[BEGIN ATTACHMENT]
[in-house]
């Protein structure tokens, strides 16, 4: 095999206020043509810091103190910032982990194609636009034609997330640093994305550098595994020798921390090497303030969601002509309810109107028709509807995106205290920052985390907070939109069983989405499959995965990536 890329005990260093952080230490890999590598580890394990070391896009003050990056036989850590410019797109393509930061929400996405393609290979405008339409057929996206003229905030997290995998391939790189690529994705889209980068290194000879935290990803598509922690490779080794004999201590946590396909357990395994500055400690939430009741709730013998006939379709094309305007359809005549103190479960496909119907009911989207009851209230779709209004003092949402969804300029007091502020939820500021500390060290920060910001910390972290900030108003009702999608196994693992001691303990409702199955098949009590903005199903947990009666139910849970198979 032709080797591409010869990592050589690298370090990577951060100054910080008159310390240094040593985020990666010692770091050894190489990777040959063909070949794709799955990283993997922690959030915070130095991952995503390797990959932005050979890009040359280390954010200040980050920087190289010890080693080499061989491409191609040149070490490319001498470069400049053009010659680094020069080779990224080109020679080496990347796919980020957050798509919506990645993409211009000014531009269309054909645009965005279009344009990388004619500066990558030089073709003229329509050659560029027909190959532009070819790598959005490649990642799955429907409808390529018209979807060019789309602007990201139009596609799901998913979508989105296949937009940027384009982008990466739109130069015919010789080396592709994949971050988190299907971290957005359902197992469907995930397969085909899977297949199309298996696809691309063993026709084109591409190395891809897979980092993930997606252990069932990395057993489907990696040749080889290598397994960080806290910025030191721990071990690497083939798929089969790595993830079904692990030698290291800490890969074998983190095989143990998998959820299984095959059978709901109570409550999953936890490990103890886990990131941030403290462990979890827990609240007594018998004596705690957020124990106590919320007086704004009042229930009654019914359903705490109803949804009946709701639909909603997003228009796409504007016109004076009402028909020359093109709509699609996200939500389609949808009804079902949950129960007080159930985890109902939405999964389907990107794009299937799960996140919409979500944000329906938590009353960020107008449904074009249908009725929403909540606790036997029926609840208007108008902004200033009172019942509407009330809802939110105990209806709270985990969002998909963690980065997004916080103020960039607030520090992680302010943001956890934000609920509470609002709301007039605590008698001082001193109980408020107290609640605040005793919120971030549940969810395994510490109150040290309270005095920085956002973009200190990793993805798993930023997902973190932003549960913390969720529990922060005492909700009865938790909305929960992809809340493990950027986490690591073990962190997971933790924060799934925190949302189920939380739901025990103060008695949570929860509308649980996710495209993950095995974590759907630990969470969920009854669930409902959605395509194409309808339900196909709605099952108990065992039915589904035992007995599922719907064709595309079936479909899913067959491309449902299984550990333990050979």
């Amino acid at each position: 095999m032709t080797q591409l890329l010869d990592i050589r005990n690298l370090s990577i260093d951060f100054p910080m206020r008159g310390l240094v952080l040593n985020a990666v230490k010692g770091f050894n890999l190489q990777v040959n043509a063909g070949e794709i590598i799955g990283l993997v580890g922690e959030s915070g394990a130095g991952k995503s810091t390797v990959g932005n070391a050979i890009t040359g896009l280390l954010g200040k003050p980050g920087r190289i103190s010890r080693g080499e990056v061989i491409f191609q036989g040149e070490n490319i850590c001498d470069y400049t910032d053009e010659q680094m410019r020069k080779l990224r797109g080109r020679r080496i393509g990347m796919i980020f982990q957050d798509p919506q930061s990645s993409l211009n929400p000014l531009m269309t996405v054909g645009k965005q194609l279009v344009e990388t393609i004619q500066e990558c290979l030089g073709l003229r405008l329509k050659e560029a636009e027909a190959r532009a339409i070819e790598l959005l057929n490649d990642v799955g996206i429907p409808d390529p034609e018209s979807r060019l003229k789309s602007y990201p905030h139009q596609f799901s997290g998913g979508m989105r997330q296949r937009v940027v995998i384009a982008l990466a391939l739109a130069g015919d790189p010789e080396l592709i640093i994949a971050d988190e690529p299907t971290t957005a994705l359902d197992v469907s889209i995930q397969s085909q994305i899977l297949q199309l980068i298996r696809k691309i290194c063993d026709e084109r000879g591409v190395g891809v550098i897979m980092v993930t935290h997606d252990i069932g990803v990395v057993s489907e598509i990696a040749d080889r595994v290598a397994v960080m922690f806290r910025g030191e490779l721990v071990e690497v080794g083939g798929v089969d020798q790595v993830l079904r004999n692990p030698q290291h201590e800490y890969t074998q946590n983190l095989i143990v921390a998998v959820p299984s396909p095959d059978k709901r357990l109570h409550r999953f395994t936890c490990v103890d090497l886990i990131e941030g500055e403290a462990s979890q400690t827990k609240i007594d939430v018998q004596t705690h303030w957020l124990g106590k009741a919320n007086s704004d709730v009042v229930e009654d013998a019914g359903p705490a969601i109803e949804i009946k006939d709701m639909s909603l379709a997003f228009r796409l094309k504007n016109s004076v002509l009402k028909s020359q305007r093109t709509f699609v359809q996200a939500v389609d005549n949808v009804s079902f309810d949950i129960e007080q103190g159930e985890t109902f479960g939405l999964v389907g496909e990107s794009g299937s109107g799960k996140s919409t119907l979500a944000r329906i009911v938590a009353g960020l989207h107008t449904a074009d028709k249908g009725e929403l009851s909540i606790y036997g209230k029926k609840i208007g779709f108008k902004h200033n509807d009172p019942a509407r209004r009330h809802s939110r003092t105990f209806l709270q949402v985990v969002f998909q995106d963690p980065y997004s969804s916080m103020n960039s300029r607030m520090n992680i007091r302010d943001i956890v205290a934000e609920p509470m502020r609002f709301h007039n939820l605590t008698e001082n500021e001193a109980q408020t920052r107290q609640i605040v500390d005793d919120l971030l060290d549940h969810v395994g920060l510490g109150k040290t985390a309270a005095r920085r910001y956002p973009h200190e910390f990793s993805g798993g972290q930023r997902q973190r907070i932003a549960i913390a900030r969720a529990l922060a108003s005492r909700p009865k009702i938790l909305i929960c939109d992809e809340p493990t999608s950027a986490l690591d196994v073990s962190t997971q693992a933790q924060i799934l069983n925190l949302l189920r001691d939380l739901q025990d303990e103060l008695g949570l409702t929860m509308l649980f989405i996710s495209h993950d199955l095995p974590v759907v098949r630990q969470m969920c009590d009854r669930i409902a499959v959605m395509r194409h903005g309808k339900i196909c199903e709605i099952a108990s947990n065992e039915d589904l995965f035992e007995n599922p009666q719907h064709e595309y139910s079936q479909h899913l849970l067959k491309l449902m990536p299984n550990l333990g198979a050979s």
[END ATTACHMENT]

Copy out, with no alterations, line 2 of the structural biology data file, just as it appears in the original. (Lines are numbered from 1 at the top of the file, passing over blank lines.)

């Protein structure tokens, strides 16, 4: 095999206020043509810091103190910032982990194609636009034609997330640093994305550098595994020798921390090497303030969601002509309810109107028709509807995106205290920052985390907070939109069983989405499959995965990536 890329005990260093952080230490890999590598580890394990070391896009003050990056036989850590410019797109393509930061929400996405393609290979405008339409057929996206003229905030997290995998391939790189690529994705889209980068290194000879935290990803598509922690490779080794004999201590946590396909357990395994500055400690939430009741709730013998006939379709094309305007359809005549103190479960496909119907009911989207009851209230779709209004003092949402969804300029007091502020939820500021500390060290920060910001910390972290900030108003009702999608196994693992001691303990409702199955098949009590903005199903947990009666139910849970198979 032709080797591409010869990592050589690298370090990577951060100054910080008159310390240094040593985020990666010692770091050894190489990777040959063909070949794709799955990283993997922690959030915070130095991952995503390797990959932005050979890009040359280390954010200040980050920087190289010890080693080499061989491409191609040149070490490319001498470069400049053009010659680094020069080779990224080109020679080496990347796919980020957050798509919506990645993409211009000014531009269309054909645009965005279009344009990388004619500066990558030089073709003229329509050659560029027909190959532009070819790598959005490649990642799955429907409808390529018209979807060019789309602007990201139009596609799901998913979508989105296949937009940027384009982008990466739109130069015919010789080396592709994949971050988190299907971290957005359902197992469907995930397969085909899977297949199309298996696809691309063993026709084109591409190395891809897979980092993930997606252990069932990395057993489907990696040749080889290598397994960080806290910025030191721990071990690497083939798929089969790595993830079904692990030698290291800490890969074998983190095989143990998998959820299984095959059978709901109570409550999953936890490990103890886990990131941030403290462990979890827990609240007594018998004596705690957020124990106590919320007086704004009042229930009654019914359903705490109803949804009946709701639909909603997003228009796409504007016109004076009402028909020359093109709509699609996200939500389609949808009804079902949950129960007080159930985890109902939405999964389907990107794009299937799960996140919409979500944000329906938590009353960020107008449904074009249908009725929403909540606790036997029926609840208007108008902004200033009172019942509407009330809802939110105990209806709270985990969002998909963690980065997004916080103020960039607030520090992680302010943001956890934000609920509470609002709301007039605590008698001082001193109980408020107290609640605040005793919120971030549940969810395994510490109150040290309270005095920085956002973009200190990793993805798993930023997902973190932003549960913390969720529990922060005492909700009865938790909305929960992809809340493990950027986490690591073990962190997971933790924060799934925190949302189920939380739901025990103060008695949570929860509308649980996710495209993950095995974590759907630990969470969920009854669930409902959605395509194409309808339900196909709605099952108990065992039915589904035992007995599922719907064709595309079936479909899913067959491309449902299984550990333990050979």